A voice for newcomers in Sweden

'Whenever I apply for jobs I’m treated like an unwanted stranger'

Published: 02.Sep.2016 15:48 hrs

Meet Roula al Naser, a 25-year-old accountant from Syria who arrived in Sweden on New Year’s Eve 2014, who wonders why, despite her qualifications, the only opportunity she had in Sweden is at a café.

I was the first of my family to leave Syria, and was filled with passion to build a new life away from war. After I re-settled in Sweden, I went through SFI and other advanced language courses, and finally mastered Swedish.

I participated in fast-track programmes, and worked in Wayne’s Coffee for four months. At the same time, I was always applying for jobs – and that for me became more than a habit. It became almost a biological necessity, just like drinking, or eating. I wished simply to get a reply – even a negative one – but this never happened.

Now I speak English, Swedish, and Arabic. I have a great deal of experience in accounting, something I studied at Damascus University for four years, and trained with the CEO of one of Syria’s largest medicine companies, Unipharma.

However, my humble – but not bad – expertise, couldn’t secure me a single answer from the hundreds of Swedish employers I’ve contacted throughout the last two years.


The question of why I can’t find a job in Sweden never flees my brain.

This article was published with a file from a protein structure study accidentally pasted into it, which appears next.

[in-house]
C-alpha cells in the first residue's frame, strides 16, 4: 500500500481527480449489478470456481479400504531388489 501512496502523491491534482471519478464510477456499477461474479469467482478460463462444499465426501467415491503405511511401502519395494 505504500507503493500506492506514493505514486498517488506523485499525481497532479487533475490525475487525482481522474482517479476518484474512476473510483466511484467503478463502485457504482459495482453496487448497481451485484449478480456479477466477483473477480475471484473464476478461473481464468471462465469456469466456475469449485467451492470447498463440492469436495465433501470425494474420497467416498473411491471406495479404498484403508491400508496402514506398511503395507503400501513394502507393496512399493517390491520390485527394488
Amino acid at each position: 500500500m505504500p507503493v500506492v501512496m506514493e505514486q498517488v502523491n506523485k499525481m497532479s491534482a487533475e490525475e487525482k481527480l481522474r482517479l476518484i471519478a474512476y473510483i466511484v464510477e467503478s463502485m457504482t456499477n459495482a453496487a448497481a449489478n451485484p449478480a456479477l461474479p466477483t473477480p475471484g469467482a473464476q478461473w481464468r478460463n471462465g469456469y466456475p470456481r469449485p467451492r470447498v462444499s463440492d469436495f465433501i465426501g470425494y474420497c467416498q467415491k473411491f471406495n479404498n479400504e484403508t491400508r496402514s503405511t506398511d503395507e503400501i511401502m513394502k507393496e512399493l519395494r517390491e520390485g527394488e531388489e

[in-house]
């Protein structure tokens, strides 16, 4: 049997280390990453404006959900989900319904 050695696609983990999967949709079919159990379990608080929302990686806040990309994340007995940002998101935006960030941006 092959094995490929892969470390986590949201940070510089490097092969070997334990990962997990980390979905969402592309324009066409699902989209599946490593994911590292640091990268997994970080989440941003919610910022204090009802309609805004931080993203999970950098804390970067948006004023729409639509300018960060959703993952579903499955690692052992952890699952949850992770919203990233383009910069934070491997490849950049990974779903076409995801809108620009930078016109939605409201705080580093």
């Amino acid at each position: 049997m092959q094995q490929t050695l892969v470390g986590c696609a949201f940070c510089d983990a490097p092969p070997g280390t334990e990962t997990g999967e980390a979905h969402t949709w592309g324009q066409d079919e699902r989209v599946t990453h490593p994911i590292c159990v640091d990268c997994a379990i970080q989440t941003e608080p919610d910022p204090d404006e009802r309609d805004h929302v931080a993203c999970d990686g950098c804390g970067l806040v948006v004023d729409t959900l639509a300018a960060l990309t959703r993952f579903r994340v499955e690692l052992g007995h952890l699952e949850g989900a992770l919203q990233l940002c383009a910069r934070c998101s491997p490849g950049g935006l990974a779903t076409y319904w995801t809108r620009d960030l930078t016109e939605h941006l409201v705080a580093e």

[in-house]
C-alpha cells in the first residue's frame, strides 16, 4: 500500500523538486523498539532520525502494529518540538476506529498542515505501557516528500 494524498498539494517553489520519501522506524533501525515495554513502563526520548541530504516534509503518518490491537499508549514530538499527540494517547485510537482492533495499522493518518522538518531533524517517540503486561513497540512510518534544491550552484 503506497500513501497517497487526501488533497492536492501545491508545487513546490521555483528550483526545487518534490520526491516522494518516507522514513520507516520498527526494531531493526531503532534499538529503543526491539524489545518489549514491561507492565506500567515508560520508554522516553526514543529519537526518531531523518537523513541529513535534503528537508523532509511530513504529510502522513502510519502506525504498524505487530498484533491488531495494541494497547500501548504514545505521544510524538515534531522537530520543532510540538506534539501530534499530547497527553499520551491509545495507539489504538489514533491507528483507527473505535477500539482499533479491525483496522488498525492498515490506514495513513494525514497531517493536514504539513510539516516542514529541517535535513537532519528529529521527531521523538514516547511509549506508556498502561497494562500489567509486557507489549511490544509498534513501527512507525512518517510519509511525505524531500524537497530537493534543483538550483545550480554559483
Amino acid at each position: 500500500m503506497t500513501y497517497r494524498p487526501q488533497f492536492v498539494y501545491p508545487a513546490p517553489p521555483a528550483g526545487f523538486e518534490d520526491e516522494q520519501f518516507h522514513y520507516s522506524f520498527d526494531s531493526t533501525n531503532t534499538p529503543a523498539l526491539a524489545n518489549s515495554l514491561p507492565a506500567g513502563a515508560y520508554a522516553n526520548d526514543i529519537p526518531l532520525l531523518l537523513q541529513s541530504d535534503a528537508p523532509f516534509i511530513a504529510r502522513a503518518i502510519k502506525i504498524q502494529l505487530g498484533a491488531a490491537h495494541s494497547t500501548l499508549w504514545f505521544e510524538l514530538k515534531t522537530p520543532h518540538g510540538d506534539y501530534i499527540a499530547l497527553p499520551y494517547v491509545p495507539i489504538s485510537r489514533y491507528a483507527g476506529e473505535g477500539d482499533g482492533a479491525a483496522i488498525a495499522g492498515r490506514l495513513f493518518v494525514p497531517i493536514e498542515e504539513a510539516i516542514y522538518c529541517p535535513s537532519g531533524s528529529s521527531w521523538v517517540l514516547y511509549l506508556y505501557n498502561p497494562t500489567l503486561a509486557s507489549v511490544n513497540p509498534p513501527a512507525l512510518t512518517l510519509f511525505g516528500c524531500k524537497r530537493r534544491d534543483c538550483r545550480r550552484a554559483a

I don’t think it is competence, because that’s something I already possess. Maybe employers are seeking Swedes only, but I really have no idea.

Not giving people with experience a chance truly depresses them. I believe being a refugee with a doctorate degree shouldn't mean you get nothing more than position in a restaurant.

It’s not a shame to work wherever, but it’s not fair to ignore one’s expertise. If that happens, one’s competence can die.

My visits to the employment office are met mostly with disappointment; every time I turn to them seeking to improve my experience, they relentlessly suggest I contact a restaurant or a café. But that doesn’t fit me, and would seriously weaken my competence – which already feels like it’s sliding backwards.

I am attached to this country to a great extent, but whenever I apply for jobs I feel like I’m treated like an unwanted stranger.

Part of me says: employers might be uninterested, or they don’t take our university degrees seriously.

We could learn from each other

Open your doors, give us a chance and vet us. I deeply believe we have great brains that Sweden could take advantage of. We could learn from each other, and together have a great impact.

Nowadays, I live with a great Swedish family that shelters me while I try to find myself accommodation. Lodging is yet another hurdle in my ‘Swedish dream’, but it’s not as important right now as finding work.

At the same time, it’s important not to forget or disrespect the extraordinary treatment we Syrian refugees have received from Sweden – such a humane society – while so many others let us down so desperately.

However, that doesn’t mean I’m entitled to live opinion-less, or accept not being myself. I find myself through work and achievement, and through my struggles, I will be thanking and serving Sweden, day and night.
My work is my happiness. But now my life is on stand-by.

I see myself stuck in limbo. It’s all about waiting, and waiting is suffocating.

To anyone who now asks me what I’m doing, I simply answer:

I am waiting.

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Swede's Employment Minister Ylva Johansson, Foreign Minister Margot Wallström, and US Ambassador Azita Raji. Photo: US Embassy

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